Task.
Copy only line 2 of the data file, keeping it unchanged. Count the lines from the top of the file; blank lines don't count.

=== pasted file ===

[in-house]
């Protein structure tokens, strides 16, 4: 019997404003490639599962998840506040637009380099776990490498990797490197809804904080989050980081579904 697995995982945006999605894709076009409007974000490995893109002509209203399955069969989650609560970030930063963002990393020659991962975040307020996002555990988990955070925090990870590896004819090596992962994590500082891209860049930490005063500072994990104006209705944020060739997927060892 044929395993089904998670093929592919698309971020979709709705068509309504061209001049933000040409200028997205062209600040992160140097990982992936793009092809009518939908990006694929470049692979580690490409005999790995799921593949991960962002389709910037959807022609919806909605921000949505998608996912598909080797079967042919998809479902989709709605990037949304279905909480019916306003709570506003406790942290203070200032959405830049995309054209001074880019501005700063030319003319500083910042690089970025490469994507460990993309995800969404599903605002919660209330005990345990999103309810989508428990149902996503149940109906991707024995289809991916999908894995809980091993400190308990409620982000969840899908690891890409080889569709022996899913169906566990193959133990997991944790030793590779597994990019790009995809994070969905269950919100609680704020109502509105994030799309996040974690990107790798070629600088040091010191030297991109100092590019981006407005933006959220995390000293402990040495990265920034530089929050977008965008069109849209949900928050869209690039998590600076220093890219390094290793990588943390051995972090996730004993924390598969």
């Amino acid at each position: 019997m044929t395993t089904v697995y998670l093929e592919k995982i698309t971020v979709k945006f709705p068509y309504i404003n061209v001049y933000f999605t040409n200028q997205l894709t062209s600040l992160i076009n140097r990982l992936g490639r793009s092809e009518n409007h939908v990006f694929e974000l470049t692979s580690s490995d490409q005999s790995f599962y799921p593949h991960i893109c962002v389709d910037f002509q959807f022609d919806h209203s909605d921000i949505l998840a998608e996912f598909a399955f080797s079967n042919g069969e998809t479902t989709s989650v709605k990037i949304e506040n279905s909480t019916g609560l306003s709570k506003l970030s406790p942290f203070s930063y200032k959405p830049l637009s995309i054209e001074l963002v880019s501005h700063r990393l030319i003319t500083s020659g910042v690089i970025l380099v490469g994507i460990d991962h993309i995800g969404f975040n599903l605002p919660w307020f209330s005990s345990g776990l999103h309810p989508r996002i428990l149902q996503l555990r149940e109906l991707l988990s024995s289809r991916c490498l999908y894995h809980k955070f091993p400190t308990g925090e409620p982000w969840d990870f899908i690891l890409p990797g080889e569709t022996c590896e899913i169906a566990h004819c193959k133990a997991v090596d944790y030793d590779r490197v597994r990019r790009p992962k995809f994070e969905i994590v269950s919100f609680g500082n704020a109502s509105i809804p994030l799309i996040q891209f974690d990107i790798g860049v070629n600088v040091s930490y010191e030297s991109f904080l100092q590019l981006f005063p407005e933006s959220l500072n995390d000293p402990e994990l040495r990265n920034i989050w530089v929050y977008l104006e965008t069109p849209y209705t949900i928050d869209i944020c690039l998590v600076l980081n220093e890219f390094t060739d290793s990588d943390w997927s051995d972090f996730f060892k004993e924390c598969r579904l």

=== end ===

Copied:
């Protein structure tokens, strides 16, 4: 019997404003490639599962998840506040637009380099776990490498990797490197809804904080989050980081579904 697995995982945006999605894709076009409007974000490995893109002509209203399955069969989650609560970030930063963002990393020659991962975040307020996002555990988990955070925090990870590896004819090596992962994590500082891209860049930490005063500072994990104006209705944020060739997927060892 044929395993089904998670093929592919698309971020979709709705068509309504061209001049933000040409200028997205062209600040992160140097990982992936793009092809009518939908990006694929470049692979580690490409005999790995799921593949991960962002389709910037959807022609919806909605921000949505998608996912598909080797079967042919998809479902989709709605990037949304279905909480019916306003709570506003406790942290203070200032959405830049995309054209001074880019501005700063030319003319500083910042690089970025490469994507460990993309995800969404599903605002919660209330005990345990999103309810989508428990149902996503149940109906991707024995289809991916999908894995809980091993400190308990409620982000969840899908690891890409080889569709022996899913169906566990193959133990997991944790030793590779597994990019790009995809994070969905269950919100609680704020109502509105994030799309996040974690990107790798070629600088040091010191030297991109100092590019981006407005933006959220995390000293402990040495990265920034530089929050977008965008069109849209949900928050869209690039998590600076220093890219390094290793990588943390051995972090996730004993924390598969």